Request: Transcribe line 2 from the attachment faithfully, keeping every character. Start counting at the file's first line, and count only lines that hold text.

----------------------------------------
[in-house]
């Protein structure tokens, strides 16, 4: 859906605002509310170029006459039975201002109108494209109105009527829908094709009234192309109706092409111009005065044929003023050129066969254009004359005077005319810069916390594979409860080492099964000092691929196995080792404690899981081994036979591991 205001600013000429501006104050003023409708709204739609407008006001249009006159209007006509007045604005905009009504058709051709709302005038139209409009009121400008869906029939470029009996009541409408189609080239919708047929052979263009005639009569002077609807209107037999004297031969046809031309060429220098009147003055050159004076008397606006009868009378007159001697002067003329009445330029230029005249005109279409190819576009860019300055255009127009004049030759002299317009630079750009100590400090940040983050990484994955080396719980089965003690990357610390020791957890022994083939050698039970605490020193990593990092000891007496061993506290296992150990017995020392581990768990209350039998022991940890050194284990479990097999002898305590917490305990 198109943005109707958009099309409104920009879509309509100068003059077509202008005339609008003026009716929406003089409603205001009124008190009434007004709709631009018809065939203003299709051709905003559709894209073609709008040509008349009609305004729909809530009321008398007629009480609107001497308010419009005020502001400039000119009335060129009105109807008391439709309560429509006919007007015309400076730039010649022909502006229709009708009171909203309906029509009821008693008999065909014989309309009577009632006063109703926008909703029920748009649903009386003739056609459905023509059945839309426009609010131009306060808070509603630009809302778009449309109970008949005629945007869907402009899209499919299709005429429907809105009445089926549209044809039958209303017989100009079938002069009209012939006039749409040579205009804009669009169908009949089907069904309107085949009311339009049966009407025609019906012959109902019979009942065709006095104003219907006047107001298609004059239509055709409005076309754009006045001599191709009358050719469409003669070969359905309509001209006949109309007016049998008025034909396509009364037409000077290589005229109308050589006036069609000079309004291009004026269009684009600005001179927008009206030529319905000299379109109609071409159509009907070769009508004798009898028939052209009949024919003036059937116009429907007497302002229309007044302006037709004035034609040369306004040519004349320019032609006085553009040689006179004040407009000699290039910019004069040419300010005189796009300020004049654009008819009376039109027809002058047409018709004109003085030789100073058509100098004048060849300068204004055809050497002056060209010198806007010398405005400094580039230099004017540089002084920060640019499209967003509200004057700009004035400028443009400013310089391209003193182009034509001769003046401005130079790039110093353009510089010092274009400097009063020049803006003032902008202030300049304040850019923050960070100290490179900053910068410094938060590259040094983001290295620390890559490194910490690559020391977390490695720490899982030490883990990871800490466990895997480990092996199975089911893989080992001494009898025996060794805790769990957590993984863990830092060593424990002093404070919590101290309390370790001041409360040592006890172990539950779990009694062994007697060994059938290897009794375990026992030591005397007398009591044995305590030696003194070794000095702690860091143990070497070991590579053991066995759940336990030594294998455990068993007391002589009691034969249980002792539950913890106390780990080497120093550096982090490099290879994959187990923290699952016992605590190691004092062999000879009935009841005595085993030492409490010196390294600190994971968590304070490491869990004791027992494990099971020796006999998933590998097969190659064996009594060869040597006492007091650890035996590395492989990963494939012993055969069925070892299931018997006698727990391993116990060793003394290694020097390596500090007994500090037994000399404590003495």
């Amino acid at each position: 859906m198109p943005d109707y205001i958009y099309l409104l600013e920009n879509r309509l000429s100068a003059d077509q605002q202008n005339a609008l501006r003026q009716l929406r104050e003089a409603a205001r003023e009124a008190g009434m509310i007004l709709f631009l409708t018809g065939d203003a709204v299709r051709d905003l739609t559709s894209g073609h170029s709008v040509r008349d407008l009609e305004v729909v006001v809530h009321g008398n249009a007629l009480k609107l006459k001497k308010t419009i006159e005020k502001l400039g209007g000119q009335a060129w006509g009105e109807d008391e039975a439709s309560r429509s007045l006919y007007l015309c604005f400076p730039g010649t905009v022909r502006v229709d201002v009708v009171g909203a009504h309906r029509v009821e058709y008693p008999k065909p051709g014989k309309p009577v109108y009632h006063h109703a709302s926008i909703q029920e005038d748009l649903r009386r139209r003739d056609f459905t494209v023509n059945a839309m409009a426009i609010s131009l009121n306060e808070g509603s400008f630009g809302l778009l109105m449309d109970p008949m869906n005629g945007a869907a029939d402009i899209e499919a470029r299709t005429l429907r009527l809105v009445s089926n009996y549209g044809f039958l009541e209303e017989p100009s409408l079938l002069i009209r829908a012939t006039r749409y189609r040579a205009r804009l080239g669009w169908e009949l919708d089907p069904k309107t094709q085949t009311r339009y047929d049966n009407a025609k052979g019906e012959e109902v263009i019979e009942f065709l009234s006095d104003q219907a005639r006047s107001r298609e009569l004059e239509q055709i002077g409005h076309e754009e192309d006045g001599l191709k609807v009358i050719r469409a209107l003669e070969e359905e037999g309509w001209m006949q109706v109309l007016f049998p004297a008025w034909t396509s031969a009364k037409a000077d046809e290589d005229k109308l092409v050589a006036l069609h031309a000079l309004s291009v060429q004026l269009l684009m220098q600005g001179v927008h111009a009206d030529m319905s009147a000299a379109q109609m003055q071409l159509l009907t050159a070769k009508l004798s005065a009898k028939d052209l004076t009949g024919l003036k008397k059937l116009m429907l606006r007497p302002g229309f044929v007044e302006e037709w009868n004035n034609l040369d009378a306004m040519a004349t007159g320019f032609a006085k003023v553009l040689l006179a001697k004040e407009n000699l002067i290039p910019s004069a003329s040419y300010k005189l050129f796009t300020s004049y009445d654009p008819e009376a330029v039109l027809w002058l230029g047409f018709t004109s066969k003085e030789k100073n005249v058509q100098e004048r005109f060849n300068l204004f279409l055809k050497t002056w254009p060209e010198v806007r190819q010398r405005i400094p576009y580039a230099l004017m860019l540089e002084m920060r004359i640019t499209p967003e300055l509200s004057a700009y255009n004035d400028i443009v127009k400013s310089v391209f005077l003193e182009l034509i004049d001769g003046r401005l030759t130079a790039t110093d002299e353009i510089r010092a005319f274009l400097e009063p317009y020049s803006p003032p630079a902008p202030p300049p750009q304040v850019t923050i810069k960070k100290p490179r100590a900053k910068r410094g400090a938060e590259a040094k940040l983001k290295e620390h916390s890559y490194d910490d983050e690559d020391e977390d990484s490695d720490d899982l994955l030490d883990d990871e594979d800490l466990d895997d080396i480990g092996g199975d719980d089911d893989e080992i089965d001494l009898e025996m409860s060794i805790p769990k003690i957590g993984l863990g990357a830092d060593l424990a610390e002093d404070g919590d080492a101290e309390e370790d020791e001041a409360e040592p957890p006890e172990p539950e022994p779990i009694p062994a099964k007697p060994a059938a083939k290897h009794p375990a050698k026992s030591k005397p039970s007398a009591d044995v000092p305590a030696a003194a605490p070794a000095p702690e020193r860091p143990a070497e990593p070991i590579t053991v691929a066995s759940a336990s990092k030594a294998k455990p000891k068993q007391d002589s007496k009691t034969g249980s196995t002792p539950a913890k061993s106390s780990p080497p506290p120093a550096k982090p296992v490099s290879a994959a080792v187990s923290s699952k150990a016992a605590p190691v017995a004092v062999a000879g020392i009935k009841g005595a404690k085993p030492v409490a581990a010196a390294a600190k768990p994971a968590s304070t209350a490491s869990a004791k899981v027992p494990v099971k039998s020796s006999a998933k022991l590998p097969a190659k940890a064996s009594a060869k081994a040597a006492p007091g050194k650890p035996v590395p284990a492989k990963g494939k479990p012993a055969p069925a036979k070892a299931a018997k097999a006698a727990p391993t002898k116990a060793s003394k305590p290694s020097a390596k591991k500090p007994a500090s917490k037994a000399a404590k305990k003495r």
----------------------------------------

């Protein structure tokens, strides 16, 4: 859906605002509310170029006459039975201002109108494209109105009527829908094709009234192309109706092409111009005065044929003023050129066969254009004359005077005319810069916390594979409860080492099964000092691929196995080792404690899981081994036979591991 205001600013000429501006104050003023409708709204739609407008006001249009006159209007006509007045604005905009009504058709051709709302005038139209409009009121400008869906029939470029009996009541409408189609080239919708047929052979263009005639009569002077609807209107037999004297031969046809031309060429220098009147003055050159004076008397606006009868009378007159001697002067003329009445330029230029005249005109279409190819576009860019300055255009127009004049030759002299317009630079750009100590400090940040983050990484994955080396719980089965003690990357610390020791957890022994083939050698039970605490020193990593990092000891007496061993506290296992150990017995020392581990768990209350039998022991940890050194284990479990097999002898305590917490305990 198109943005109707958009099309409104920009879509309509100068003059077509202008005339609008003026009716929406003089409603205001009124008190009434007004709709631009018809065939203003299709051709905003559709894209073609709008040509008349009609305004729909809530009321008398007629009480609107001497308010419009005020502001400039000119009335060129009105109807008391439709309560429509006919007007015309400076730039010649022909502006229709009708009171909203309906029509009821008693008999065909014989309309009577009632006063109703926008909703029920748009649903009386003739056609459905023509059945839309426009609010131009306060808070509603630009809302778009449309109970008949005629945007869907402009899209499919299709005429429907809105009445089926549209044809039958209303017989100009079938002069009209012939006039749409040579205009804009669009169908009949089907069904309107085949009311339009049966009407025609019906012959109902019979009942065709006095104003219907006047107001298609004059239509055709409005076309754009006045001599191709009358050719469409003669070969359905309509001209006949109309007016049998008025034909396509009364037409000077290589005229109308050589006036069609000079309004291009004026269009684009600005001179927008009206030529319905000299379109109609071409159509009907070769009508004798009898028939052209009949024919003036059937116009429907007497302002229309007044302006037709004035034609040369306004040519004349320019032609006085553009040689006179004040407009000699290039910019004069040419300010005189796009300020004049654009008819009376039109027809002058047409018709004109003085030789100073058509100098004048060849300068204004055809050497002056060209010198806007010398405005400094580039230099004017540089002084920060640019499209967003509200004057700009004035400028443009400013310089391209003193182009034509001769003046401005130079790039110093353009510089010092274009400097009063020049803006003032902008202030300049304040850019923050960070100290490179900053910068410094938060590259040094983001290295620390890559490194910490690559020391977390490695720490899982030490883990990871800490466990895997480990092996199975089911893989080992001494009898025996060794805790769990957590993984863990830092060593424990002093404070919590101290309390370790001041409360040592006890172990539950779990009694062994007697060994059938290897009794375990026992030591005397007398009591044995305590030696003194070794000095702690860091143990070497070991590579053991066995759940336990030594294998455990068993007391002589009691034969249980002792539950913890106390780990080497120093550096982090490099290879994959187990923290699952016992605590190691004092062999000879009935009841005595085993030492409490010196390294600190994971968590304070490491869990004791027992494990099971020796006999998933590998097969190659064996009594060869040597006492007091650890035996590395492989990963494939012993055969069925070892299931018997006698727990391993116990060793003394290694020097390596500090007994500090037994000399404590003495």